of landscapes. With our natural world
under so much pressure these days, NCC’s
work to conserve Canada’s remaining natural
treasures seems even more critical.”
Other nimble new joint efforts followed
the escarpment project. Larry Simpson,
now senior advisor of strategic philanthropy
and conservation for NCC in Alberta, joined
the organization in 1990, “the first employee
west of Toronto,” he says, chuckling. It was
the start of a decade-long expansion across
the nation, which, in turn, set the stage for
an outpouring of new possibilities identified
through local connections.
“What we’re trying to do is help people
be part of a movement to create the kind of
country that we want our kids to be able to
thrive in,” Simpson says. “It’s a wonderfully
But Simpson quickly realized that Canada
lacked the tax mechanisms to allow citizens
and corporations to donate land at a fair
value or to create conservation agreements
restricting certain uses on the land in the
future. With a small gift from Neil Harvie, the
rancher who owned Alberta’s fabled Glenbow
Ranch, Simpson visited directors of wildlife
in several provinces to sound them out about
new conservation-friendly tax rules.
The result was Canada’s Ecological
Gifts Program, begun in 1995; a muscular
collaboration among dozens of partners
across federal departments and other layers
of government, plus non-governmental organizations.
So far, more than 200,000 ecologically
sensitive hectares valued at nearly
$1 billion have become part of the program.
And it’s growing: more landowners participate
Simpson often reflects on the inspiration
NCC has drawn from its donors to help propel
its work. “Donors like The Weston Family
Foundation and John and Barbara Poole,
whose donations in the late 90s first made
our work in the Waterton Park Front in Alberta
possible, helped NCC realize that there
were some significant supporters who wanted
us to take on bigger and more inspiring
projects; and we did,” he notes.
“I have always viewed every place we
conserve as being a gift to future generations,
to people I don’t know and will never
meet. Every single time, it’s a warm glow.”
As NCC evolves, so does the list of innovations,
explains Kamal Rajani, NCC’s chief
financial officer. NCC has made a practice of
working with partners to buy development
rights from resource companies on large
tracts of land, saving important habitat from
being significantly altered.
KENAUK NATURE. BRENT CALVER.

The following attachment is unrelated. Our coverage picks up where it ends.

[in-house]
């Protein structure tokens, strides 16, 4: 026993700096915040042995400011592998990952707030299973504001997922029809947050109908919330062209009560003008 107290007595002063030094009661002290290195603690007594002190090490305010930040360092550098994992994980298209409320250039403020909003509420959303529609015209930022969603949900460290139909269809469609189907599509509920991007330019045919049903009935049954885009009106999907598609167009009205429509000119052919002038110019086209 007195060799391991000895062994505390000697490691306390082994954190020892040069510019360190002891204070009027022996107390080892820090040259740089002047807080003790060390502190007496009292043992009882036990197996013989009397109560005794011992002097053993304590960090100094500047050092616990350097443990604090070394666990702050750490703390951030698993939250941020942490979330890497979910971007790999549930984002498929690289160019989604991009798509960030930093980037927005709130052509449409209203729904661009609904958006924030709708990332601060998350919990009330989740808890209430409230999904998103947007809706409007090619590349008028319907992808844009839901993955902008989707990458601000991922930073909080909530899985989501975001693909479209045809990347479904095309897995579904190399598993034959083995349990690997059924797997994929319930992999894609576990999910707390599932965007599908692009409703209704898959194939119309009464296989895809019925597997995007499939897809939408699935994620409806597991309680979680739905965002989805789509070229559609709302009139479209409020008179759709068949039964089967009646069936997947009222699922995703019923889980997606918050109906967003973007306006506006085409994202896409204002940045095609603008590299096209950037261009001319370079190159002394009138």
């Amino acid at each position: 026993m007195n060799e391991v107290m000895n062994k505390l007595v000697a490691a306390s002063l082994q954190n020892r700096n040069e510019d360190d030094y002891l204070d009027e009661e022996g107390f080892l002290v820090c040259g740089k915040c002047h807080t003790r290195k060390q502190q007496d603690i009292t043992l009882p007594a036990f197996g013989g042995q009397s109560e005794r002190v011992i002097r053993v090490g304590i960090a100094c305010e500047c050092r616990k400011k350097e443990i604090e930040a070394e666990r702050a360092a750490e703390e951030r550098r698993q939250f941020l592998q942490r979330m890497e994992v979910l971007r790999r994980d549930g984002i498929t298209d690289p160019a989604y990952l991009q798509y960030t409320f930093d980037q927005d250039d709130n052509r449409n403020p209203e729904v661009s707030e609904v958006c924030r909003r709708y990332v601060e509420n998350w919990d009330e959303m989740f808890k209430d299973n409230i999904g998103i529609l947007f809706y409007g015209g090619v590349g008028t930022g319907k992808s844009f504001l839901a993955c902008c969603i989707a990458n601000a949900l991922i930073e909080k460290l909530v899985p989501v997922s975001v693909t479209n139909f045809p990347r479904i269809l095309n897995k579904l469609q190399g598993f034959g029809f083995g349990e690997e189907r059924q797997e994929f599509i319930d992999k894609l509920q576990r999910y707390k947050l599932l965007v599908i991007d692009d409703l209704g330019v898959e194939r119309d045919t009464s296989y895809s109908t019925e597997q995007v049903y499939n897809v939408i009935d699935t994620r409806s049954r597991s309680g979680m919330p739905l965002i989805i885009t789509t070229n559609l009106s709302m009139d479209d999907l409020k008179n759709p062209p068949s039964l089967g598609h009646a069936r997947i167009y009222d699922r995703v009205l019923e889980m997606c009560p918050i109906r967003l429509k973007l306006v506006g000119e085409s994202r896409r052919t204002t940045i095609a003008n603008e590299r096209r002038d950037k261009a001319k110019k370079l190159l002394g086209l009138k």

12 FALL 2022 natureconservancy.ca
The tactic alone has helped spur the
creation of some of Canada’s most iconic protected
areas, including Gwaii Haanas National
Park Reserve and Haida Heritage Site in
BC, Grasslands National Park in Saskatchewan
and Tallurutiup Imanga Marine Conservation
Area in the Arctic.
And there’s more to come. Plugging into
the carbon-storing value of NCC properties
will be a powerful source of funding for
future projects. Rajani is excited to track
how corporations, spurred by socially conscious
investors to address their environmental,
social and governance commitments,
participate more fully in conservation efforts
in coming years.
“The beauty is that Canada has
a vast amount of land to conserve, so the
opportunity is there,” Rajani says. “And
the world is thinking about climate change,
so there are going to be significant
Innovating for the future
That bold thinking is not just on the financial
side, says Lisa McLaughlin, NCC’s vicepresident
of conservation policy and planning.
“The innovation, whether that’s with the
science or the planning or the stewardship
work and the landowner relationships, has
Introducing young children
to nature is the first step in
fostering future generations of
“Living in Halifax, I am very much aware of the gradual loss of local natural
spaces. We are losing not only access to nature but also the biodiversity
and the ecosystem functions that they support. I congratulate (and
support) NCC in its efforts to preserve and restore our wild spaces in
eastern Canada and across this country for future generations.”
— Dusan Soudek
NCC donor since 1988
FERNANDO LESSA. INSET: COURTESY DUSAN SOUDEK.
FALL 2022 13
Mentor and mentee: Mark Stabb and Sara Meyer.
Boreal Wildlands, Ontario.
Environment and Climate Change
Canada also supports NCC’s work
through the Ecological Gifts Program
(EGP). The EGP provides a tax
incentive for private landowners who
donate land or interests in land to
qualified conservation organizations
It has been an overwhelming success.
Since its inception in 1995, the
program has inspired more than 1,500
gifts of land across Canada. Of these,
more than 340 generous donations
have been made to NCC, totalling
more than 140,000 hectares.
just always evolved,” McLaughlin says. “I think
that can be tied back to our philosophy as a
learning organization and as an evidence-based
organization, where you take what you
learned and then you build on it. And you
keep moving forward.”
That momentum has been propelled by
NCC’s determination to respect the voices of
all players. Over the past decade and a half,
as the Truth and Reconciliation Commission’s
findings on the residential school system have
educated the public, NCC has done its own
internal reflection on Indigenous issues.
That’s led to what McLaughlin, who began
at NCC as an intern more than two decades
ago, calls “the single biggest change in the
culture of NCC and in the expression of
“It just became very obvious that as
a private land organization, we are in a very
unique position to consider ‘What does Reconciliation
look like?’ given that the history
of conservation in Canada has been largely
detrimental to Indigenous Peoples,” she
says. “Now, as the very first aspect of the
conservation work we do, we are thinking
hard about how to engage Indigenous
Peoples. What does it mean, what are the
rights, what are the responsibilities? And
how do we honour that?”
Back at the Cavan Swamp, Stabb
and Sara Meyer, NCC’s new coordinator
of conservation biology for the Greater